Do we have the information we need to make strategic decisions about our business?
Following a framework for the sake of the framework will likely not get you the results you need. It is about the conversation that results from the framework and whether the conversation leads you to make better decisions.
For example, here are a few ways I have mixed the tools:
- Asking the team to define what contributed to their success; their position in the market, the business life-cycle, and the global corporation; and complete the business model canvas. Out of this came a shift of focus on who they saw as their end customers, the individual who used their product versus the distributor that paid their invoice.
- Working with the team to define their personal and team challenges an ambitions, as well as their organisational an industry pressures and potential. This understanding allowed the team to develop a share consensus on the current state to prioritise their strategic initiatives.
- Developing position statements along a thinking framework and rating each aspect on a scale of 1 to 10. Then working with the team to consider, if the team were to invest the same amount into each aspect, where they would have the most significant impact. This provided a means to measure the impact of specific strategic initiatives.
Most any framework can produce value. The question is not whether the information can be used, but the amount of effort that is required to make the information useful. The much criticised SWOT remains one of the more popular tools for its ability to create clear lines of sight to the strategic approach, be it a:
- Conservative or Re-orientation strategy (weaknesses and opportunities),
- Defensive strategy (weaknesses and threats),
- Offensive or aggressive strategy (Strengths and opportunities), or
- Competitive or diversification strategy (strengths and threats)
Simply having the information is meaningless unless you identify how you will exploit and capitalise on your strengths and opportunities, and overcome or mitigate your weaknesses and threats.
When it is difficult to define your context
Not all teams take the time to understand their situation before they develop their strategic plan. Here are some conditions that will make it difficult to define your context:
You have already made your decision
Teams occasionally go into strategic planning with their minds already made up as to the outcome. If this is the case, information will be ignored or discredited. It is best in these cases not to waste the time of everyone involved and be honest with mandating the outcome rather than going through the motions of people feeling as though they are having an impact.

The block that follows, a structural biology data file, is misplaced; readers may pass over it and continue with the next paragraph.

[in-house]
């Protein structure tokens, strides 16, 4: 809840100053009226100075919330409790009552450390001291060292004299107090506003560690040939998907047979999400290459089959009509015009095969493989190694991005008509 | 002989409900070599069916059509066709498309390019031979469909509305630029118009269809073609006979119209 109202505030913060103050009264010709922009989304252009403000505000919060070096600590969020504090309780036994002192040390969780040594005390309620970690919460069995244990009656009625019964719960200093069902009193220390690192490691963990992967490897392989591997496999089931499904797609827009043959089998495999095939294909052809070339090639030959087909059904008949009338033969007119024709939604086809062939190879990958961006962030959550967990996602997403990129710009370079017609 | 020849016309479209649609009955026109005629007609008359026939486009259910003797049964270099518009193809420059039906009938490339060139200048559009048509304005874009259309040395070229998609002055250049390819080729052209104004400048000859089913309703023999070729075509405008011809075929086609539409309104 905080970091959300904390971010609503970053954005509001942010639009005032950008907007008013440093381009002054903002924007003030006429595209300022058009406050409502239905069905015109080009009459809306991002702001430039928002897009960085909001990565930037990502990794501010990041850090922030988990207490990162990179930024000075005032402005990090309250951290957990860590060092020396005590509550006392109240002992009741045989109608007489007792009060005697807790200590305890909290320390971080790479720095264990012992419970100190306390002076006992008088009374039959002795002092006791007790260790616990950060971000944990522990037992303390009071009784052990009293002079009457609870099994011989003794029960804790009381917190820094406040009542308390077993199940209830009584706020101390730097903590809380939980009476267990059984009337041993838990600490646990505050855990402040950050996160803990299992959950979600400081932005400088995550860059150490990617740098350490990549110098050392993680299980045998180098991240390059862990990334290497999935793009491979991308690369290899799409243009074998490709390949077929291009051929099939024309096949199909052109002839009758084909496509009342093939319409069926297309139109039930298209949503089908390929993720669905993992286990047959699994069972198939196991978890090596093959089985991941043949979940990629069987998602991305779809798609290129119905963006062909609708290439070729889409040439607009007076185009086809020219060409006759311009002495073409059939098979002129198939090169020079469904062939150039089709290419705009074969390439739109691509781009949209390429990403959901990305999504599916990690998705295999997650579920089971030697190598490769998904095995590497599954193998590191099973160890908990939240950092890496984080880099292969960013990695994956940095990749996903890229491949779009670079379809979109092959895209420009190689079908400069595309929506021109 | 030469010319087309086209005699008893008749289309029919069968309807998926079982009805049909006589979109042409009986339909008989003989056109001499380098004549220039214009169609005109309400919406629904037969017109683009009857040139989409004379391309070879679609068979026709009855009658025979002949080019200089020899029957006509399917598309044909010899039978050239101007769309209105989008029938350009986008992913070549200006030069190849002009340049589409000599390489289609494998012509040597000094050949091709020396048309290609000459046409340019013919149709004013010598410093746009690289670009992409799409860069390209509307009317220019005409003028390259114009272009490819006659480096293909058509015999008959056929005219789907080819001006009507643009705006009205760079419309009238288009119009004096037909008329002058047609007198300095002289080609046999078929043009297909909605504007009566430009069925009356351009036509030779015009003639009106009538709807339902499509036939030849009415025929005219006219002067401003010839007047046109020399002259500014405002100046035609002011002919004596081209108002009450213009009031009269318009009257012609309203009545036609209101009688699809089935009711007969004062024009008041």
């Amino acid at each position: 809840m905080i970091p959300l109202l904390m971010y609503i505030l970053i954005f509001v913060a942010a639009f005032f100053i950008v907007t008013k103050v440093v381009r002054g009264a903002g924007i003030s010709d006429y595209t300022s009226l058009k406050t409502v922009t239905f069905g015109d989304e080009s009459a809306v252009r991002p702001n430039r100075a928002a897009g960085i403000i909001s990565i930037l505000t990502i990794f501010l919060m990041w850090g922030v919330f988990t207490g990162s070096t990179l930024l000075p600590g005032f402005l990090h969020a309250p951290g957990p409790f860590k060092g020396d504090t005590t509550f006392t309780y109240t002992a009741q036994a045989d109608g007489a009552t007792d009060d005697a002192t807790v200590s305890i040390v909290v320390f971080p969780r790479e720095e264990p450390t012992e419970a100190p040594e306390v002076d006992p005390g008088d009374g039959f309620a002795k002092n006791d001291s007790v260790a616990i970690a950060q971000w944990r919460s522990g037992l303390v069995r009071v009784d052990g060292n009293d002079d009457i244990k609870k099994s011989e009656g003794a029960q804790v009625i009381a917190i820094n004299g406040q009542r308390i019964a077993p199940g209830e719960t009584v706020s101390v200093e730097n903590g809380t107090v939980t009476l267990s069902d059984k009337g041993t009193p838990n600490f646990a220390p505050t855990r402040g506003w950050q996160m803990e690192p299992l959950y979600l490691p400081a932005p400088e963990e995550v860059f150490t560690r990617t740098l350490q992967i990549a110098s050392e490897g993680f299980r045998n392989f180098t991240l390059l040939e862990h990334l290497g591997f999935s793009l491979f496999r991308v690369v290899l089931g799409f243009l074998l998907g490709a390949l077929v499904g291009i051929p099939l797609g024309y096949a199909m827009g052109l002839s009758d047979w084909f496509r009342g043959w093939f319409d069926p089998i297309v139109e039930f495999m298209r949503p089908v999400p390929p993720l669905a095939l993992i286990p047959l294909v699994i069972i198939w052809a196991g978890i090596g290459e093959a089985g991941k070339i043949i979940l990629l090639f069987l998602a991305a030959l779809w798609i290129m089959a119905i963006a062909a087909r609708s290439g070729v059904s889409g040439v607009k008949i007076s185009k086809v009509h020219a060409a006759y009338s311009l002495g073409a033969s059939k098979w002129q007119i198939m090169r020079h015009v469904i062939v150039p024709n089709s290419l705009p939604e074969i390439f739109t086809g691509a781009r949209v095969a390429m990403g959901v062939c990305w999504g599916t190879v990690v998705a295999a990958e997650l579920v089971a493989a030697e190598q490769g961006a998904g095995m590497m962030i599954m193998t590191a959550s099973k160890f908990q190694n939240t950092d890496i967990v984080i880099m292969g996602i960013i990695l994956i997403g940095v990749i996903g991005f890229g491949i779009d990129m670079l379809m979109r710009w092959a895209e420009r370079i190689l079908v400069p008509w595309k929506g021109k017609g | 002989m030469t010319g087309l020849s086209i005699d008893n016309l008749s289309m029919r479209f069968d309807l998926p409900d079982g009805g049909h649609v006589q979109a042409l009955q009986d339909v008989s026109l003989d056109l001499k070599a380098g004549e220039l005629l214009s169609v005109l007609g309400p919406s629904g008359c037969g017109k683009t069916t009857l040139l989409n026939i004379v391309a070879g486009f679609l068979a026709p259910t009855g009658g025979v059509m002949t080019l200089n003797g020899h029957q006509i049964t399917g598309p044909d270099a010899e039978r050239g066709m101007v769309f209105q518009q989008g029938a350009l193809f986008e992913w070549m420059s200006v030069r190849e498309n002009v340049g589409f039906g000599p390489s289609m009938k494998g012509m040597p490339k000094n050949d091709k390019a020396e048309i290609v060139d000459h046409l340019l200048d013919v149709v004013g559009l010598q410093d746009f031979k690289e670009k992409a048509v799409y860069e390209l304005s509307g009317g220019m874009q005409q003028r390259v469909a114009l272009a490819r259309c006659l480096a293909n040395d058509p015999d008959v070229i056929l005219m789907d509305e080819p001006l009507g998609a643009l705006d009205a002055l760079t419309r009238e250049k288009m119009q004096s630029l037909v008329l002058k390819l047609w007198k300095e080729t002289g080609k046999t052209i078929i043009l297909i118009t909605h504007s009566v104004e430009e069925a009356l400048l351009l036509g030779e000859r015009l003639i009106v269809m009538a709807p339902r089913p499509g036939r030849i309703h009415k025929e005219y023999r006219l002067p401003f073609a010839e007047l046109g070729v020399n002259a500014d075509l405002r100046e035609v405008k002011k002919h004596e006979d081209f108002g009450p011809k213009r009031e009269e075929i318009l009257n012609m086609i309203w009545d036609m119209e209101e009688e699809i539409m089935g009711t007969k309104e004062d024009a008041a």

You mistake analysis for planning
For some, gathering an analysing information can become an art form. For others, analysing information can mask a fear of making decisions. There may never be enough information to make that difficult decision.
Analysing information is not planning. Pouring over information may prepare you for company trivia night, but without planning you will be ill-equipped when decisions need to be made about the survivability of your company.
You do not believe the information is useful
What you focus on, you create. If you go into a planning process believing it is a waste of time, you will likely meet your own expectations.
You facilitate the conversation yourself
This one may seem self-serving, given my current role in facilitating strategy conversations. I make this point coming from a career as a manager who felt he could facilitate the strategic conversation for his own team. If you are facilitating your own strategic planning conversation, it is difficult to participate as there is an inherent conflict of interest. A good facilitator challenges the team, and if it is your own team you may be perceived as pushing your agenda.
Facilitating strategic planning is also a skill that is developed with practice. You may have practice running meetings, but if the only time you facilitate a strategic planning session is once a year, then you may not get the same value that you would if you bring someone in who helps teams with the process on a regular basis across different environments.
Know your “so what?” to get you where you want to go
Teams who are clear about their current situation have a solid foundation on which to plan. The value is not knowing what the information is saying, but in asking “so what does it mean?” and how it can help you make decisions. You can also read more about where the information sits in the strategic planning process in my previous post on future-focused strategic planning approaches.
If you are involved in or are a recipient of planning in your organisation, my hope is that this information is useful to you. This list is far from complete. I would be interested in your experience an what you have found helpful an not so helpful in the planning process.
As you gather your information, I encourage you to ask yourself “so what?” and surround yourself with those you who will challenge you to make your information useful to help you get to where you want to go.